Exposing our skin to the sun's ultraviolet (UV) radiation can have detrimental effects, including painful sunburns (which we've likely all experienced), long-term skin damage, and cancer. We all know how important traditional sun protection measures such as sunscreen, hats, and protective clothing are. However, did you know that nutrition may also play a significant role in protecting your skin from the sun? Keep reading to find out which nutrients and foods you should focus on during the summer months to help protect your skin from UV damage while enjoying time out in the sun!
What impacts our skin's health?
Our skin's health is determined by several factors, such as hydration, environmental toxins, genetics, and nutrition, to name a few. The famous saying, "we are what we eat," has never been truer than when talking about skin health.
Recent scientific research also shows a compelling connection between the food we eat and our skin's ability to withstand and heal from UV damage. While maintaining overall skin health through good habits is crucial, specific nutrients and foods have been found to enhance our skin's natural defense mechanisms against the sun.
While incorporating sun-protective foods into your diet won't replace the need for traditional forms of sun protection, they can serve as a valuable addition to your overall diet. Plus, you’ll get the immense benefit of being healthier overall. What's good for your skin is also good for YOU as a whole!
Vitamin D found in tuna, salmon, sardines, egg yolks, and mushrooms
One of the most important nutrients concerning the sun is vitamin D. Often referred to as the "sunshine vitamin," vitamin D is a fat-soluble vitamin critical for bone health, proper immune function, calcium absorption, hormone regulation, muscle function, and skin health. When our skin is exposed to sunlight, it synthesizes vitamin D. However, we can also find vitamin D in food sources. Vitamin D can be found in fortified foods like milk, juice, and cereals, as well as naturally in oily fish (canned tuna, sardines, salmon), egg yolks, and some mushrooms. Vitamin D can also be taken orally as a supplement.
Vitamin D plays an enormous role in skin being able to function properly. Studies show it helps regulate the growth and development of skin cells, promotes wound healing, improves cell turnover, and reduces inflammation. It also contributes to the skin's natural barrier, protecting against environmental stressors such as pollution or the sun.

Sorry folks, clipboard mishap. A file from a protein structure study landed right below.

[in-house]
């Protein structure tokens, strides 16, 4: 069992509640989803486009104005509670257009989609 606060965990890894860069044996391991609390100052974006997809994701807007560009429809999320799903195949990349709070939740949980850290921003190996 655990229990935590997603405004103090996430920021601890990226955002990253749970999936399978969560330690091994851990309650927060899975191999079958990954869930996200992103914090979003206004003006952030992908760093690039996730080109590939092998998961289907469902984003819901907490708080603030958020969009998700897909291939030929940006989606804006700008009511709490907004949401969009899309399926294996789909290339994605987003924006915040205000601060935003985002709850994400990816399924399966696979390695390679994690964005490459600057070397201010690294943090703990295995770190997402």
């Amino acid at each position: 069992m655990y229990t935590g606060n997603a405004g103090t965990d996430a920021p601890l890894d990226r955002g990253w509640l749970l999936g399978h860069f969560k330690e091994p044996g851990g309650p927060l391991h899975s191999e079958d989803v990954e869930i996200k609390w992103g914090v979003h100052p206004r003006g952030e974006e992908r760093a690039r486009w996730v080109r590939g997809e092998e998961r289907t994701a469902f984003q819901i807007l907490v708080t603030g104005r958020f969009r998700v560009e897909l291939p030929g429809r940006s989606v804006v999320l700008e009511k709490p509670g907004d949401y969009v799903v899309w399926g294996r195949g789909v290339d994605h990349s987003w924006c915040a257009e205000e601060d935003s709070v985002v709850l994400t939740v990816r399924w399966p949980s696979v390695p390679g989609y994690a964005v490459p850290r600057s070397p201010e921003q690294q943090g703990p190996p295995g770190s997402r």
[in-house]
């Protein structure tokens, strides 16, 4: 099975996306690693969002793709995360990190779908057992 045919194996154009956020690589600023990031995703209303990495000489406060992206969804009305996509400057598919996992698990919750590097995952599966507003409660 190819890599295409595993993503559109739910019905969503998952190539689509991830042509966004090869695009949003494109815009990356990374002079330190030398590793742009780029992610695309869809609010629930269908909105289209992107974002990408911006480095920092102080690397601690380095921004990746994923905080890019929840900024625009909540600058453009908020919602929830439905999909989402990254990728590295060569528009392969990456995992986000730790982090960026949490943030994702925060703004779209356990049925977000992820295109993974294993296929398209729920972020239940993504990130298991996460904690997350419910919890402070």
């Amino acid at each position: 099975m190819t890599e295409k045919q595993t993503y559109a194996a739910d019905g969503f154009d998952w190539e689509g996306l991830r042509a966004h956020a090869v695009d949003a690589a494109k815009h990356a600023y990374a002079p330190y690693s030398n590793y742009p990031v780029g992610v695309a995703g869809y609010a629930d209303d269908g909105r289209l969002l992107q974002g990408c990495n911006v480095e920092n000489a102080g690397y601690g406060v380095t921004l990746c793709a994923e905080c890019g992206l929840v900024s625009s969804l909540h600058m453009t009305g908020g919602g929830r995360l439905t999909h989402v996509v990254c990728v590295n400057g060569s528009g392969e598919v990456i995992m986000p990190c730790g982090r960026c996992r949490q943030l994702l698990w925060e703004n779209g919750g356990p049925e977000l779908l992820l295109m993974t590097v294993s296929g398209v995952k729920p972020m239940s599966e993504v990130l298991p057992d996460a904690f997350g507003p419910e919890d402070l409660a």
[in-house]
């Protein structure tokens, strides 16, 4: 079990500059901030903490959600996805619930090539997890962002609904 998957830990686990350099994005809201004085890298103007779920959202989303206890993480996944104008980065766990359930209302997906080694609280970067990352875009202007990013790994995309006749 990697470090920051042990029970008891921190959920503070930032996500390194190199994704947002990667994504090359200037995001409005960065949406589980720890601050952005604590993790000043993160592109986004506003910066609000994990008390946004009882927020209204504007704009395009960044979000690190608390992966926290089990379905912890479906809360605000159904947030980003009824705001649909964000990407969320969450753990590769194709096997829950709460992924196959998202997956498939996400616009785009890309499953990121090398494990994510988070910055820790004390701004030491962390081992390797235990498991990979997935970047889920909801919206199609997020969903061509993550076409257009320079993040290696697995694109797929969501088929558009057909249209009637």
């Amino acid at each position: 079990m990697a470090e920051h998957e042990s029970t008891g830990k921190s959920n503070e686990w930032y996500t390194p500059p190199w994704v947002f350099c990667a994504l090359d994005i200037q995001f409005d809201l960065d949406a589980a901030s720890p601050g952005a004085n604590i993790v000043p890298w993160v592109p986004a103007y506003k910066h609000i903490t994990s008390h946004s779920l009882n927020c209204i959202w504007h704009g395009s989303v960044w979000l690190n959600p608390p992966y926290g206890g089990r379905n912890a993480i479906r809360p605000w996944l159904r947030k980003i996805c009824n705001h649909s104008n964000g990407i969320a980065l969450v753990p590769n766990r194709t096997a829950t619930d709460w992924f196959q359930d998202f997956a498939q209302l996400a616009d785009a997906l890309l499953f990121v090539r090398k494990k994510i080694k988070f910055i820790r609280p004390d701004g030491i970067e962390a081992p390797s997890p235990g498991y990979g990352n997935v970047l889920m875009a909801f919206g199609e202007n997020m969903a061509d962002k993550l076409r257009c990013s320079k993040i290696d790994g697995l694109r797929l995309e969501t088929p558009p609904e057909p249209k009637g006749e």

Research suggests that vitamin D may also have photoprotective effects by reducing inflammation and DNA damage caused by UV radiation. Studies have shown that individuals with higher levels of vitamin D in their blood have a reduced risk of developing sunburn and skin cancer.
However, it is important to note that while some sun exposure is necessary for vitamin D synthesis, prolonged or excessive sun exposure without adequate protection can still lead to skin and DNA damage.
Antioxidant rich sources such as matcha powder, turmeric, spices, wild berries, and legumes
Another group of nutrients that play a vital role in defending our skin from UV damage are antioxidants. When the skin is exposed to sunlight, harmful free radicals are created, which can cause oxidative stress and damage. Antioxidants help neutralize these free radicals, reducing oxidative stress. This protective mechanism also works to protect our skin from the inside out. Antioxidants help strengthen the skin's barrier, enabling it to defend itself from UV damage and fight off free radical damage after sun exposure. Great sources of antioxidants include matcha, turmeric, wild berries, legumes, and spices.
Vitamin C found in oranges, bell peppers, broccoli, kiwi, tomatoes, and strawberries